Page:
The following contains spoilers for Blade Runner 2049.
In the decades following Ridley Scott's Blade Runner, one lingering question has consumed fans of the cult classic: is Rick Deckard a replicant? Unfortunately, the highly anticipated sequel, Blade Runner 2049, does little to clear up that question. There are, however, many existing clues and some new developments that suggest the iconic character, portrayed by Harrison Ford, is in fact a bioengineered being, unbeknownst to him.
Let's take it back to the original. At the end of the film, Deckard returns to his apartment after a long day of dodging murderous replicants to find an origami sculpture left by his partner, Gaff. The sculpture is in the shape of a unicorn. Now, this is extremely important because, earlier in the film, Deckard dreams of a unicorn. Since Deckard didn't tell anyone about his dream, the sculpture is then Gaff's way of letting Deckard know that he can access his thoughts — something that can only be done on replicants, which have implanted memories.
In addition to that clever reveal, the film's director has confirmed that Deckard is a replicant in several interviews. In a 2007 interview with Wired, Scott said, "The unicorn in Deckard's daydream tells me that Deckard wouldn't normally talk about such a thing to anyone. If Gaff knew about that, it's Gaff's message to say, 'I've read your file, mate.'"
To confuse matters more, however, Ford has always argued that his character is human. "That was the main area of contention between Ridley and myself at the time," Ford once said in a television interview with BBC One. "I thought the audience deserved one human being on the screen that they could establish an emotional relationship with." It seems as though Scott had the last word on this one. He told Wired, "That was, like, 20 years ago. He's given up now. He said, 'OK, mate. You win! Anything! Just put it to rest.'"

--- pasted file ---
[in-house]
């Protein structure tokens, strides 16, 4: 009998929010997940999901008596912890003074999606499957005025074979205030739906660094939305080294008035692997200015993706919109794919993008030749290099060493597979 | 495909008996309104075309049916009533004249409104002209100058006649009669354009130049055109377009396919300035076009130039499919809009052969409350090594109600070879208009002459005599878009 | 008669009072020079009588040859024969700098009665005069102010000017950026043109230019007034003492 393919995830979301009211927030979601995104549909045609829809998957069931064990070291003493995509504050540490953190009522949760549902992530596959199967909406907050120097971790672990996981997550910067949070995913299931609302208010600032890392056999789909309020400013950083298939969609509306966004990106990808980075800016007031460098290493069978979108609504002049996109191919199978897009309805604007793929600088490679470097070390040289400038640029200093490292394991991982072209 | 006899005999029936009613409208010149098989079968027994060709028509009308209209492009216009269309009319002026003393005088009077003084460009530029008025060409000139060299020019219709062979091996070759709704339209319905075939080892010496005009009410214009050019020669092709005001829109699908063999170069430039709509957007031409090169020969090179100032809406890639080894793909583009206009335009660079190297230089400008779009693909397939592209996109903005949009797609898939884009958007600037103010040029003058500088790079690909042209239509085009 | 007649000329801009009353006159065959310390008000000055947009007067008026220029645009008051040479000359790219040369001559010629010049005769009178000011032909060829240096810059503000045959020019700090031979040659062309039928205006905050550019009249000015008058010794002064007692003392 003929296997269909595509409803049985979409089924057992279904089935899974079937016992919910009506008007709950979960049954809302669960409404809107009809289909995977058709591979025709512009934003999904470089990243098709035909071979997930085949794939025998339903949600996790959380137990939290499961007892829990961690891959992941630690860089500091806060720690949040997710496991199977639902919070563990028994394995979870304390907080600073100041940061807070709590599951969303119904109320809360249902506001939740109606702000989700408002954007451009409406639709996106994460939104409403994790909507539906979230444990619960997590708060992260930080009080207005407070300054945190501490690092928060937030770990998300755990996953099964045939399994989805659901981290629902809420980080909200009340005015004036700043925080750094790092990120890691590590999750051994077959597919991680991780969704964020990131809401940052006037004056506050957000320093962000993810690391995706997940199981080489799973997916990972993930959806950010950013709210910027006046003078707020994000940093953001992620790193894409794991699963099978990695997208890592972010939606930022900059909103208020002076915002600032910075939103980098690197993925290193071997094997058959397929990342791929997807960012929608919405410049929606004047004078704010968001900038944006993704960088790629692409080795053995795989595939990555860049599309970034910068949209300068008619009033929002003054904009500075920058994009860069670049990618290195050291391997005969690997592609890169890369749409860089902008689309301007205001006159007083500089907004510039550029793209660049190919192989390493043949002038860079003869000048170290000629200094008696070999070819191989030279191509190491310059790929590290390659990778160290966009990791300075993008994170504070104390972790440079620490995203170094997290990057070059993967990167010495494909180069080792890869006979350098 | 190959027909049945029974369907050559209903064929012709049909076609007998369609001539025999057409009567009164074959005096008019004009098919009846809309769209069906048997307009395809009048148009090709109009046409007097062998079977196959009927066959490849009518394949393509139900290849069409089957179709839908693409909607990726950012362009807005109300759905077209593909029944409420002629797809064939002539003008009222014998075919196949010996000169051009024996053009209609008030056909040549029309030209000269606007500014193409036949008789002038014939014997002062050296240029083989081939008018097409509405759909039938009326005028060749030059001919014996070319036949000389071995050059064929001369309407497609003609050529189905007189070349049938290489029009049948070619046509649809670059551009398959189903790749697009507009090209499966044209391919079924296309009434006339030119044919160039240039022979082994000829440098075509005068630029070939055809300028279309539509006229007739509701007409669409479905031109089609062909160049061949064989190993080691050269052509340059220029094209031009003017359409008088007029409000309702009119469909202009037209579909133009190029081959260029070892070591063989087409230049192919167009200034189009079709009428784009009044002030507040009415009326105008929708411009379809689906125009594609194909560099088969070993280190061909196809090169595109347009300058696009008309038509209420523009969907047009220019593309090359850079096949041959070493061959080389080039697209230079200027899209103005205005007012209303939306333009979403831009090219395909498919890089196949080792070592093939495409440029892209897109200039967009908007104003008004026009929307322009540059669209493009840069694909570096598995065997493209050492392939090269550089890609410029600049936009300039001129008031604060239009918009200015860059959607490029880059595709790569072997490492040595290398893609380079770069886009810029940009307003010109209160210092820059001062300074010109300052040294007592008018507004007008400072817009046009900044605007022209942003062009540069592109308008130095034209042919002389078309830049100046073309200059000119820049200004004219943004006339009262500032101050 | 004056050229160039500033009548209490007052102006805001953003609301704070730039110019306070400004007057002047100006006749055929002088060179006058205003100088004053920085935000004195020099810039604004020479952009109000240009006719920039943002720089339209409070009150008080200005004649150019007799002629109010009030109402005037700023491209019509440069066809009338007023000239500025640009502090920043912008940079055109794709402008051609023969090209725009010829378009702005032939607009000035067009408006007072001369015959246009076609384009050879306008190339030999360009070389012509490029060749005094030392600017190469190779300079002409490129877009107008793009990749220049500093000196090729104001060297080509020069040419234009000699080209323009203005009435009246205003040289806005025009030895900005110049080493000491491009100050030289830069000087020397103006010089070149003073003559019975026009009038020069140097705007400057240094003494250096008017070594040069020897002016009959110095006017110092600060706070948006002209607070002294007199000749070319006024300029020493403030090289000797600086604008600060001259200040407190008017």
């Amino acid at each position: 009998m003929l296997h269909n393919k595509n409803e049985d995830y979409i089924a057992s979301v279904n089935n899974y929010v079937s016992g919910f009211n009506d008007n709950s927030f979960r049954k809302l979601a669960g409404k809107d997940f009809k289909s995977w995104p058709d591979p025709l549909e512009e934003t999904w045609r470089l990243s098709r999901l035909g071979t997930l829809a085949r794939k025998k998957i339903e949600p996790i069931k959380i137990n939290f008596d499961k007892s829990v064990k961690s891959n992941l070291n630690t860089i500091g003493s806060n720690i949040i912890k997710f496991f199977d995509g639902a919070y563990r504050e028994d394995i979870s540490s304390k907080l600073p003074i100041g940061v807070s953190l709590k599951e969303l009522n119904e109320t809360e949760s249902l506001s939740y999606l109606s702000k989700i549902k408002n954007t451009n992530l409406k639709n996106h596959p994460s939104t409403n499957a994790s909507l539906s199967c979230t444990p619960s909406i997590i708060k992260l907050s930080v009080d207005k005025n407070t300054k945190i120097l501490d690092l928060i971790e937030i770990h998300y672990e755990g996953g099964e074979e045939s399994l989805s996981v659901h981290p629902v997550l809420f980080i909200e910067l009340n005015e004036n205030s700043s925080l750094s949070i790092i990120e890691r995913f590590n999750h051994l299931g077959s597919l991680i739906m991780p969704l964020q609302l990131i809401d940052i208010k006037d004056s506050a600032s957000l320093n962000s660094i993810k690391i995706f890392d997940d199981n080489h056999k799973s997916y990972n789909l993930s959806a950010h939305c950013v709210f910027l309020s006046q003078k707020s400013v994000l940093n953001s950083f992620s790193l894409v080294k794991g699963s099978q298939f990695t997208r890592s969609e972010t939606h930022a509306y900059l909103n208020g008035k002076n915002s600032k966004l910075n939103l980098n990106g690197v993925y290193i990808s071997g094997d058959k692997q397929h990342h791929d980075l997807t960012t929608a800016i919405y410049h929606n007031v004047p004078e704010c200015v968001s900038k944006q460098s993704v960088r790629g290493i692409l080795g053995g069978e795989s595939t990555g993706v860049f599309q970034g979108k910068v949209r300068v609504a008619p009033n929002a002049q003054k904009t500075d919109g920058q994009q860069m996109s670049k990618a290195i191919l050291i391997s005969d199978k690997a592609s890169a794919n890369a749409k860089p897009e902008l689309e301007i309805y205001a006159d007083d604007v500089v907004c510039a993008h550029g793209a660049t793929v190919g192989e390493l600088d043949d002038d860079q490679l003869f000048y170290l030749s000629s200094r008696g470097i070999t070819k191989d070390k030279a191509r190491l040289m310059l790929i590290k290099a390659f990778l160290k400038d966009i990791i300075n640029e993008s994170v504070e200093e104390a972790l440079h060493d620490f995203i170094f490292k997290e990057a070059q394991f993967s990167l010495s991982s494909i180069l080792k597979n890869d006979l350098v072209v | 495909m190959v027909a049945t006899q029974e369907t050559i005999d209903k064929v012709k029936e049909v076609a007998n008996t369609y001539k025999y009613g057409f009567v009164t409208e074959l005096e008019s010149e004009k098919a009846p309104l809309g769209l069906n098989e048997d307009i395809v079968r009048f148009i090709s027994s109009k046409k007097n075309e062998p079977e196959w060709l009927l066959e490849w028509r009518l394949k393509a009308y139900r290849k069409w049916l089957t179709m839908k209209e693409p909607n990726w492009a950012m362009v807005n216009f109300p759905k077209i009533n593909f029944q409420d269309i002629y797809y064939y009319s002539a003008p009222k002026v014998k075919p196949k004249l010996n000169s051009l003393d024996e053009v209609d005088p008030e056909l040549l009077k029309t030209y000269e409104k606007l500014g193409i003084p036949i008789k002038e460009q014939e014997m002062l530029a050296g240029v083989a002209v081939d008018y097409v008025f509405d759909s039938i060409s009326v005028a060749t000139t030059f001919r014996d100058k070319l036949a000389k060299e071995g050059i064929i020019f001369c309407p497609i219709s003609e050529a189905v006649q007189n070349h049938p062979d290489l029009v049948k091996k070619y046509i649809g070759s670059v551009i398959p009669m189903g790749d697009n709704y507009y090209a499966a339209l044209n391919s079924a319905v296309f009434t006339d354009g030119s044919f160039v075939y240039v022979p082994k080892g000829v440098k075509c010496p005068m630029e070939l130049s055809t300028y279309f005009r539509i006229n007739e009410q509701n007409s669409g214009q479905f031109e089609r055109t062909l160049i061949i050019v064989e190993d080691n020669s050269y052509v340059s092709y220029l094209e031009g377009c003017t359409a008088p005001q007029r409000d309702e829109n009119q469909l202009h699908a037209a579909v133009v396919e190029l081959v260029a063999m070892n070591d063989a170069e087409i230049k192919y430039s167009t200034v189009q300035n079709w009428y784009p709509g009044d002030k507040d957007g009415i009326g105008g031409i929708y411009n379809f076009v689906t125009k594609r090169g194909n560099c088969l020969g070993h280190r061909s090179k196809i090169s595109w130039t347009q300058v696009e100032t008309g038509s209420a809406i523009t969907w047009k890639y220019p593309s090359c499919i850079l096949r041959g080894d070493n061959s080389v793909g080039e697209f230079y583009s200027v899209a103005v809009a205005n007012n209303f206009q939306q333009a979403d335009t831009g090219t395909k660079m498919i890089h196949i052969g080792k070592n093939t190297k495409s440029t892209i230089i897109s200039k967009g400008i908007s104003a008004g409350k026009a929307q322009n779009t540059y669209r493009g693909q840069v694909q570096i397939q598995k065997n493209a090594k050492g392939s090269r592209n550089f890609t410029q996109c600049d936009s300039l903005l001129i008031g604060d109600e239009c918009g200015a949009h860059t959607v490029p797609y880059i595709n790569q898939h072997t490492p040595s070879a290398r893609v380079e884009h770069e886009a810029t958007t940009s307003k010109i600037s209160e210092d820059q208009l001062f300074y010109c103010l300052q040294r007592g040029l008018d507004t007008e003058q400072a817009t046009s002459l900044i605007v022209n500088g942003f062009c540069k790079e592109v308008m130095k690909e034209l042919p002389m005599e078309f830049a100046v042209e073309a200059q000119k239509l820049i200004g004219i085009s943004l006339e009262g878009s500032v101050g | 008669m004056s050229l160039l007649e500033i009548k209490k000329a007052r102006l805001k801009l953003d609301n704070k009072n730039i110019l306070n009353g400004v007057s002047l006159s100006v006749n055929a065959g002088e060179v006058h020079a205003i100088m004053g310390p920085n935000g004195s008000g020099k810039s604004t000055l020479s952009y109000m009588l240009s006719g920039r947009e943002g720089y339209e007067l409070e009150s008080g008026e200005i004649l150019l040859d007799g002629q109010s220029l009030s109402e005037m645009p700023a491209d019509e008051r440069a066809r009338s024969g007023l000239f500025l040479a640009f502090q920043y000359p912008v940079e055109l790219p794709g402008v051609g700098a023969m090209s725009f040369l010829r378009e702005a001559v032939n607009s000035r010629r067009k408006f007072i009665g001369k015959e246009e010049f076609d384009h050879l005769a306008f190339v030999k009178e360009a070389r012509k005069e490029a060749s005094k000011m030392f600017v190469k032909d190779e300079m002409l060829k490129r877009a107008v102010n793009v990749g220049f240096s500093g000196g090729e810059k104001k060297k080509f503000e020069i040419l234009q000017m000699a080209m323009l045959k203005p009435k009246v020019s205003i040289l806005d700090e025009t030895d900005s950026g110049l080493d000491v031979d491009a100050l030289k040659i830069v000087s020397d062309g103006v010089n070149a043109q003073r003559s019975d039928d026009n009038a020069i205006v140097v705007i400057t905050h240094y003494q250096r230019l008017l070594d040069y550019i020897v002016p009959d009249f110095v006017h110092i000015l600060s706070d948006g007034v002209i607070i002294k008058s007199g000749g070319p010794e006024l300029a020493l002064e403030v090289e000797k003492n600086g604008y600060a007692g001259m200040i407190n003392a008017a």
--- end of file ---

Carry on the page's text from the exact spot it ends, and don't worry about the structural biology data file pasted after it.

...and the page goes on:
Despite the director's conviction, people still have questions. Namely, how is Deckard still alive in Blade Runner 2049 if replicants don't live very long? Well, the original film might have also answered that question. In a voice-over at the end, Deckard refers to Rachael's "termination date" and says, "Four years, he figured — he was wrong. Tyrell had told me Rachael was special: no termination date. I didn't know how long we'd have together. Who does?" Since Rachael didn't have an official termination date, it's possible that Deckard might not have one either.
"Deckard being a replicant proves that true love, empathy, and humanity are all possible among the artificial beings."
If you're looking for more answers, they aren't in Blade Runner 2049. Unfortunately, the sequel only casts more doubt and suspicion without providing many additional answers. The only time the possibility is explicitly addressed is during a conversation between Deckard and the villainous Niander Wallace (Jared Leto). "You are a wonder to me, Mr. Deckard," Wallace tells him. Wallace then asks Deckard if he had ever considered that he was predestined to fall in love with Rachael to thereby create the first baby born of two replicants (whose identity is revealed later in the sequel). Though Deckard scoffs at him, it does make one wonder.
Should there be future films in the franchise, it's possible that they will never flat-out address this mystery. That being said, Deckard being a replicant radically changes the story in that it proves that true love, empathy, and humanity are all possible among the artificial beings. What's more, it proves that they can procreate, a revolutionary act that will either be manipulated by Wallace Corporations or become a positive force for replicants and their budding resistance.